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A root canal is one of the most common dental procedures performed, well over 14 million every year. This simple treatment can save your natural teeth and prevent the need of dental implants or bridges.
At the center of your tooth is pulp. Pulp is a collection of blood vessels that helps to build the surrounding tooth. Infection of the pulp can be caused by trauma to the tooth, deep decay, cracks and chips, or repeated dental procedures. Symptoms of the infection can be identified as visible injury or swelling of the tooth, sensitivity to temperature or pain in the tooth and gums.
If you experience any of these symptoms, your dentist will most likely recommend non-surgical treatment to eliminate the diseased pulp. This injured pulp is removed and the root canal system is thoroughly cleaned and sealed. This therapy usually involves local anesthesia and may be completed in one or more visits depending on the treatment required. We use local anesthesia to eliminate discomfort. We also offer nitrous and oral sedation for those people who are very anxious with dental treatment.
With the appropriate care, your teeth that have had endodontic treatment will last as long as other natural teeth. Yet, a tooth that has received treatment may fail to heal or pain may continue to exist. Sometimes, the pain may occur months or years after treatment. If so, Endodontic Retreatment may be needed.
Improper healing may be caused by:
Curved or narrow canals were not treated during the initial treatment.
Complicated canals went undetected during the initial treatment.
The crown or restoration was not placed within the appropriate amount of time following the procedure.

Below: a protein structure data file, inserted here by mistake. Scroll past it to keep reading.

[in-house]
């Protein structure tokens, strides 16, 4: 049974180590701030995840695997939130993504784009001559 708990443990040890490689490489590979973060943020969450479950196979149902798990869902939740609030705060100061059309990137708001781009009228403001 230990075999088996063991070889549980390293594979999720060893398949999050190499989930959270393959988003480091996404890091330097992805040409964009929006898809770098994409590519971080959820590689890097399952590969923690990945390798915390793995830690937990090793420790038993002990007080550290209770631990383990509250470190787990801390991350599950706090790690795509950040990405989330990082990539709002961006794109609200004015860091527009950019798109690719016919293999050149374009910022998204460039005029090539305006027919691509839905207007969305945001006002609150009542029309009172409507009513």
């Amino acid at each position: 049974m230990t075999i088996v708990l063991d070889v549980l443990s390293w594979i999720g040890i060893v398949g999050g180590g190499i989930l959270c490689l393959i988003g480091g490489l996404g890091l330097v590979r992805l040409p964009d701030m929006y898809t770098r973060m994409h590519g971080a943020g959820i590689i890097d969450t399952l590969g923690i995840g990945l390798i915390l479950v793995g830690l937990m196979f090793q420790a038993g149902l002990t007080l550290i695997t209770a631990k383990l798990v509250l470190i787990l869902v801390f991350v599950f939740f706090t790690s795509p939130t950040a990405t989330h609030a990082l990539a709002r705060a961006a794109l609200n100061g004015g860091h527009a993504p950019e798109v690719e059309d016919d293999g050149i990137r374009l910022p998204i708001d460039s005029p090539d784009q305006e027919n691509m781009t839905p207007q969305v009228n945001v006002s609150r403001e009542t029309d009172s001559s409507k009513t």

The crown or restoration did not prevent saliva from contaminating the inside of the tooth.
In some cases, new problems can influence a tooth that was successfully treated:
New decay can expose a root canal filling material, causing infection.
A cracked or loose filling or crown can expose the tooth to new infection.
Once retreatment has been selected as a solution to your problem, the doctors will reopen your tooth to gain access to the root canal filling material. This restorative material will be removed to enable access to the root canal. The doctors will now clean your canals and carefully examine the inside of the problematic tooth. Once cleaned, the doctors will fill and seal the canals and place a temporary filling in the tooth.
At this point, you will need to return to your dentist as soon as possible in order to have a new crown or restoration placed on the tooth to restore full functionality.
Generally, a root canal is all that is needed to save teeth with injured pulp from extraction. Occasionally, this non-surgical procedure will not be sufficient to heal the tooth and your endodontist will recommend surgery. Endodontic surgery can be used to locate fractures or hidden canals that do not appear on x-rays but still manifest pain in the tooth. Damaged root surfaces or the surrounding bone may also be treated with this procedure. The most common surgery used to save damaged teeth is an apicoectomy or root-end resection.
An incision is made in the gum tissue to expose the bone and surrounding inflamed tissue. The damaged tissue is removed along with the end of the root tip. A root-end filling is placed to prevent reinfection of the root and the gum is sutured. The bone naturally heals around the root over a period of months restoring full function.
Following the procedure, there may be some discomfort or slight swelling while the incision heals. This is normal for any surgical procedure. To alleviate any discomfort, an appropriate pain medication will be recommended.